BDSwiss Marshall Gittler Talks German Elections & Impact on EU Markets

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As Europe’s leading economy prepares to elect a new Bundestag in the post-Merkel era, institutional and retail investors are already gearing up to trade the opportunities that will emerge in the forex and EU stock markets before and after the German Elections on September 26th.

Veteran fundamental analyst and Head of Investment Research at BDSwiss Marshall Gittler shares his personal insights, views, and projections on the possible impact of the German Elections on different financial markets.

  1. Why are this year’s German Elections considered crucial for the EU markets?

Within the European Union, Germany is often seen as the de facto leader and as a key motor for policy and decision-making.

As the pivotal economy in Europe, accounting for nearly 30% of Eurozone GDP, Germany’s future strongly influences both the continent and its currency – the EUR. Under Ms Merkel’s tenure, this influence grew even further.

What makes this election season extraordinary for Europe is the departure of the incumbent chancellor after 16 years in power and the uncertainty on both the national and international level over what exactly comes next.

As Germans head to the polls on September 26 to kick off their Superwahljahr (super election year), the race for the chancellery is wide open — and in the wake of Covid-19 and the aftermath of Brexit — the world will be watching closely to find out in which direction the Germans will take their country.

  1. Who is leading in the polls? What is the most likely coalition?

The polls show the CDU/CSU party in the lead, but with the Greens, rather than the SPD, in second place. As usual, no party is likely to be in a position to govern by itself.

The focus, therefore, is on which parties are most likely to form a coalition following the elections and how their need to compromise in a coalition might affect the policies.

The possible coalition combinations are often referred to by the pattern that their colours would make. Currently, the only two-party coalition possible seems to be the CDU/CSU and the Greens (the so-called “black/green” coalition).

We believe this is the most likely outcome of the election at the moment. In terms of who will be Merkel’s successor, Annalena Baerbock (co-leader of the Greens since 2018) and Armin Laschet (leader of the Christian Democratic Union and governor of North Rhine-Westphalia) are the two most likely candidates.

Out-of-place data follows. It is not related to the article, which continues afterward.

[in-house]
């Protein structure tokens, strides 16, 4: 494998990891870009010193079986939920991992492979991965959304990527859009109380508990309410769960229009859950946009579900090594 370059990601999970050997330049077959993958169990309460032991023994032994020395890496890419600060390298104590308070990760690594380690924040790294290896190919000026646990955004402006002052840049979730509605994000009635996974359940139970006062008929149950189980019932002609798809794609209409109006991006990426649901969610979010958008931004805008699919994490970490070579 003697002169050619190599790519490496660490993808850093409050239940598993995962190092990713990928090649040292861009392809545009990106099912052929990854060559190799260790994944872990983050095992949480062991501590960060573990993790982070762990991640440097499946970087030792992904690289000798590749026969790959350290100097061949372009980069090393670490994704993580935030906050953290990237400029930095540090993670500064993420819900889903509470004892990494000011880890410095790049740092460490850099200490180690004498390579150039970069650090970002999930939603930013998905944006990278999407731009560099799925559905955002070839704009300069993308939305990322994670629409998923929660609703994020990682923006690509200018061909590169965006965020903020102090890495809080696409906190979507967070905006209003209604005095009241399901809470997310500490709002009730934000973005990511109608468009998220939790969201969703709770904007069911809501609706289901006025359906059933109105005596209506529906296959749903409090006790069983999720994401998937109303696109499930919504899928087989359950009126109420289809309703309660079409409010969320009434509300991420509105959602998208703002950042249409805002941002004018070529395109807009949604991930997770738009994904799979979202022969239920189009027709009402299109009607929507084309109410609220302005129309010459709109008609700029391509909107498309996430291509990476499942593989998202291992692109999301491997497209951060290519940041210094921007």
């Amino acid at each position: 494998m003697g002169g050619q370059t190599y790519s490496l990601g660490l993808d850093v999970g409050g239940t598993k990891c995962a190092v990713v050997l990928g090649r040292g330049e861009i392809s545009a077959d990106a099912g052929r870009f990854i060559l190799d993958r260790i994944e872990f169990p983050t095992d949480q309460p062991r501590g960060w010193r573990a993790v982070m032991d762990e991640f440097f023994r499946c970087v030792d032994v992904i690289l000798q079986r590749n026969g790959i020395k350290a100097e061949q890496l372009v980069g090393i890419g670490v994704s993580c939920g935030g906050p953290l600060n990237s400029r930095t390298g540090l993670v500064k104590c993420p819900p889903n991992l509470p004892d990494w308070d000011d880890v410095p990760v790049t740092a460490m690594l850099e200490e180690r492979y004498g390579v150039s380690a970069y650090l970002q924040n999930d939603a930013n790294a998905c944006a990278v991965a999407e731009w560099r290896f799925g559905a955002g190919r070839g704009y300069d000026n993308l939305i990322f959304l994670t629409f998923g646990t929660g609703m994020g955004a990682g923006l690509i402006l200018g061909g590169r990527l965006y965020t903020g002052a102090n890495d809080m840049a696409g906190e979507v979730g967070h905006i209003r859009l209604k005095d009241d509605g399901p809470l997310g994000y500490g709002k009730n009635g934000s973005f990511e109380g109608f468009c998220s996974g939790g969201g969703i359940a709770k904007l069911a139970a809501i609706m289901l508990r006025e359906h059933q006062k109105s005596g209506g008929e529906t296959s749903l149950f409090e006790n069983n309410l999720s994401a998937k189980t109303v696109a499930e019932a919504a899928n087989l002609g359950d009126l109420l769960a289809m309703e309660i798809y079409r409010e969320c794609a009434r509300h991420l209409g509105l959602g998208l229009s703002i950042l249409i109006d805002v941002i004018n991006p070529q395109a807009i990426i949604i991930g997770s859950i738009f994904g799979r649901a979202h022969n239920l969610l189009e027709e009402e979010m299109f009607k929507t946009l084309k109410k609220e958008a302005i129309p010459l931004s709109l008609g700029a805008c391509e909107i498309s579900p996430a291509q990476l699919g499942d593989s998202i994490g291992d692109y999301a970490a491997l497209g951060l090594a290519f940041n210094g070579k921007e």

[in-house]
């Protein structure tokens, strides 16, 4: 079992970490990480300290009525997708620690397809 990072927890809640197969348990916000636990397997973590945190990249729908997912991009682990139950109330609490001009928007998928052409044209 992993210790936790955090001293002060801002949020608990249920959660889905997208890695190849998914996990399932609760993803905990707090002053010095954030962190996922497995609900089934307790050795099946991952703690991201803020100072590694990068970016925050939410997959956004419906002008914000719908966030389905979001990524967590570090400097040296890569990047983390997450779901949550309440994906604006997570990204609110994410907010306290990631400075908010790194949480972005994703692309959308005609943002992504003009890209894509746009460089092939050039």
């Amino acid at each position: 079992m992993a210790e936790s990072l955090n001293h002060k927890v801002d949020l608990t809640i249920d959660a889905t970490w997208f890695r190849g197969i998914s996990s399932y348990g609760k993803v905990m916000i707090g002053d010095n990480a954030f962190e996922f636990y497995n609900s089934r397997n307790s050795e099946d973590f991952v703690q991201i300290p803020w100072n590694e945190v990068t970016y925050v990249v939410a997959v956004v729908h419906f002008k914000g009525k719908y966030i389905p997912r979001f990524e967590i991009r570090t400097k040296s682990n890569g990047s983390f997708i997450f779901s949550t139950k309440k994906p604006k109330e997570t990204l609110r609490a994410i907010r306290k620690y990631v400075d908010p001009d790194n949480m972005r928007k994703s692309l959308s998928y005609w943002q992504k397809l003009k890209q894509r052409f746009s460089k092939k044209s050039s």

1. What are the main campaign issues?

Guiding Germany out of the coronavirus pandemic, with a focus on reviving the economy, remains the most pressing issue on the domestic front for both leading parties.

Meanwhile, climate policies will be given a greater sense of urgency after the recent floods, while the greening of the country’s industrial sector is a key issue on the Greens’ agenda.

Of course, both campaigns will also focus on a familiar stew of issues, including digitization, foreign policy, social equality, national security, migration, and EU politics.

  1. What are the most probable scenarios when it comes to future policies and how can these impact the markets?

A CDU-Greens coalition would have broadly similar policies to the existing government, but with a stronger green agenda as the Greens would seek to extract concessions from the CDU.

This would include a steeper carbon price path, more subsidies for renewables and more public investment in decarbonisation.

On the foreign policy front, the CDU will seek continuity on its current trade policies with China and its positioning on Russia, including the Nord Stream 2 pipeline that is expected to be completed later this year and which will transport natural gas directly from Russia.

Meanwhile, the Greens are against the pipeline.

Most notably the Greens will push for the implementation of higher taxes for top income earners, making the debt brake more flexible, supporting a common EU fiscal policy and reforming the Stability and Growth Pact (SGP) rules (which limit countries’ budget deficits).

While such deep reforms are unlikely to be implemented, we would expect the EUR to depreciate should the Greens secure a decisive parliamentary victory.

  1. Will anything change regarding the reform of the financial system or management of the euro crisis?

All the major parties share a strong commitment to the EU, the transatlantic alliance, and the euro. Europe can count on the next German government to provide stable, predictable leadership.

A CDU-Greens coalition would most likely result in a reform of Germany’s fiscal rules to allow for more public investment to fight climate change and set the tone for similar policies on an EU level.